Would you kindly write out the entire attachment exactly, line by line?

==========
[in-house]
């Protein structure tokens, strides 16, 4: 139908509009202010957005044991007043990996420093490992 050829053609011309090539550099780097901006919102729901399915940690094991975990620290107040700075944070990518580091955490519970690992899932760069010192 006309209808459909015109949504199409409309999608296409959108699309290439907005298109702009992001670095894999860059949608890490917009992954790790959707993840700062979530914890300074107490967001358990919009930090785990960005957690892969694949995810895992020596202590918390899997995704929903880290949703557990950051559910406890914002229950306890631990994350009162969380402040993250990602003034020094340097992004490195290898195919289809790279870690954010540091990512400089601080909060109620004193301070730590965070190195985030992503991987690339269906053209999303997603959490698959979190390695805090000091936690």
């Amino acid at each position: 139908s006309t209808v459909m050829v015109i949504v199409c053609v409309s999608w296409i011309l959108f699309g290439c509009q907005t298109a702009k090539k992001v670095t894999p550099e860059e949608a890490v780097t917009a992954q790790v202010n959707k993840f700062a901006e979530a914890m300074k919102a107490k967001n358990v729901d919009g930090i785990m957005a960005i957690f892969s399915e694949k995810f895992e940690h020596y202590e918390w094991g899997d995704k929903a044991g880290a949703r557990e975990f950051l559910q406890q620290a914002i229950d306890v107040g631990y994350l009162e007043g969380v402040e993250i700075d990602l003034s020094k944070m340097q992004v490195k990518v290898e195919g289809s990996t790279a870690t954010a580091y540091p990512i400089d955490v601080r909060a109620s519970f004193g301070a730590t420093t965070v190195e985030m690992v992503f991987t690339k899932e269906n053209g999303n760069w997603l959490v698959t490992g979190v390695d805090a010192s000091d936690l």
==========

[in-house]
């Protein structure tokens, strides 16, 4: 139908509009202010957005044991007043990996420093490992 050829053609011309090539550099780097901006919102729901399915940690094991975990620290107040700075944070990518580091955490519970690992899932760069010192 006309209808459909015109949504199409409309999608296409959108699309290439907005298109702009992001670095894999860059949608890490917009992954790790959707993840700062979530914890300074107490967001358990919009930090785990960005957690892969694949995810895992020596202590918390899997995704929903880290949703557990950051559910406890914002229950306890631990994350009162969380402040993250990602003034020094340097992004490195290898195919289809790279870690954010540091990512400089601080909060109620004193301070730590965070190195985030992503991987690339269906053209999303997603959490698959979190390695805090000091936690």
């Amino acid at each position: 139908s006309t209808v459909m050829v015109i949504v199409c053609v409309s999608w296409i011309l959108f699309g290439c509009q907005t298109a702009k090539k992001v670095t894999p550099e860059e949608a890490v780097t917009a992954q790790v202010n959707k993840f700062a901006e979530a914890m300074k919102a107490k967001n358990v729901d919009g930090i785990m957005a960005i957690f892969s399915e694949k995810f895992e940690h020596y202590e918390w094991g899997d995704k929903a044991g880290a949703r557990e975990f950051l559910q406890q620290a914002i229950d306890v107040g631990y994350l009162e007043g969380v402040e993250i700075d990602l003034s020094k944070m340097q992004v490195k990518v290898e195919g289809s990996t790279a870690t954010a580091y540091p990512i400089d955490v601080r909060a109620s519970f004193g301070a730590t420093t965070v190195e985030m690992v992503f991987t690339k899932e269906n053209g999303n760069w997603l959490v698959t490992g979190v390695d805090a010192s000091d936690l």